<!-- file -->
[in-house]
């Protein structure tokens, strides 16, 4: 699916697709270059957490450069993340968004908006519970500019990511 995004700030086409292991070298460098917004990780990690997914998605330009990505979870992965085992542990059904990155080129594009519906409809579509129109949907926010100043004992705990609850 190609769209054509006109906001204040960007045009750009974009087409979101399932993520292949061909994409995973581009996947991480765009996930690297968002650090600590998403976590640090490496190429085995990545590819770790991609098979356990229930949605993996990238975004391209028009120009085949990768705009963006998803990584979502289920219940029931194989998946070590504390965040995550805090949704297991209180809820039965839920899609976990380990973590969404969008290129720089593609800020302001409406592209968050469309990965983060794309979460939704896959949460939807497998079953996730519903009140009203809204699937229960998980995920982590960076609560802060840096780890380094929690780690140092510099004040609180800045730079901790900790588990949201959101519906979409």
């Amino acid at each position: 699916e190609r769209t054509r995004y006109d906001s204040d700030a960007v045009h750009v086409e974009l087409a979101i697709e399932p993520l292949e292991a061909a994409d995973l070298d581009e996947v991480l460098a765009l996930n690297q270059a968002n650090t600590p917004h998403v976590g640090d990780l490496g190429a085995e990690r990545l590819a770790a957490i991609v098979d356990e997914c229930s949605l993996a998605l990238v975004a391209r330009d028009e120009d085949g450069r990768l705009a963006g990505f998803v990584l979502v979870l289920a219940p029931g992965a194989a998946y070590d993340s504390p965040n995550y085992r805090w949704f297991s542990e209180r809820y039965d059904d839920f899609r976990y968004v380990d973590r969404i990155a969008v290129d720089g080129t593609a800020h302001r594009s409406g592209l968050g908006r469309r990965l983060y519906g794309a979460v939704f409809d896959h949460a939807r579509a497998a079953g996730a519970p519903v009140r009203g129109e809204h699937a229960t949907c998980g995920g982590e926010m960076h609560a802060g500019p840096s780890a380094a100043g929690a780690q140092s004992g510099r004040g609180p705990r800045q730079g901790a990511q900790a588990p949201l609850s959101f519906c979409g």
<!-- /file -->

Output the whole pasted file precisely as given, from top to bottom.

[in-house]
């Protein structure tokens, strides 16, 4: 699916697709270059957490450069993340968004908006519970500019990511 995004700030086409292991070298460098917004990780990690997914998605330009990505979870992965085992542990059904990155080129594009519906409809579509129109949907926010100043004992705990609850 190609769209054509006109906001204040960007045009750009974009087409979101399932993520292949061909994409995973581009996947991480765009996930690297968002650090600590998403976590640090490496190429085995990545590819770790991609098979356990229930949605993996990238975004391209028009120009085949990768705009963006998803990584979502289920219940029931194989998946070590504390965040995550805090949704297991209180809820039965839920899609976990380990973590969404969008290129720089593609800020302001409406592209968050469309990965983060794309979460939704896959949460939807497998079953996730519903009140009203809204699937229960998980995920982590960076609560802060840096780890380094929690780690140092510099004040609180800045730079901790900790588990949201959101519906979409």
């Amino acid at each position: 699916e190609r769209t054509r995004y006109d906001s204040d700030a960007v045009h750009v086409e974009l087409a979101i697709e399932p993520l292949e292991a061909a994409d995973l070298d581009e996947v991480l460098a765009l996930n690297q270059a968002n650090t600590p917004h998403v976590g640090d990780l490496g190429a085995e990690r990545l590819a770790a957490i991609v098979d356990e997914c229930s949605l993996a998605l990238v975004a391209r330009d028009e120009d085949g450069r990768l705009a963006g990505f998803v990584l979502v979870l289920a219940p029931g992965a194989a998946y070590d993340s504390p965040n995550y085992r805090w949704f297991s542990e209180r809820y039965d059904d839920f899609r976990y968004v380990d973590r969404i990155a969008v290129d720089g080129t593609a800020h302001r594009s409406g592209l968050g908006r469309r990965l983060y519906g794309a979460v939704f409809d896959h949460a939807r579509a497998a079953g996730a519970p519903v009140r009203g129109e809204h699937a229960t949907c998980g995920g982590e926010m960076h609560a802060g500019p840096s780890a380094a100043g929690a780690q140092s004992g510099r004040g609180p705990r800045q730079g901790a990511q900790a588990p949201l609850s959101f519906c979409g």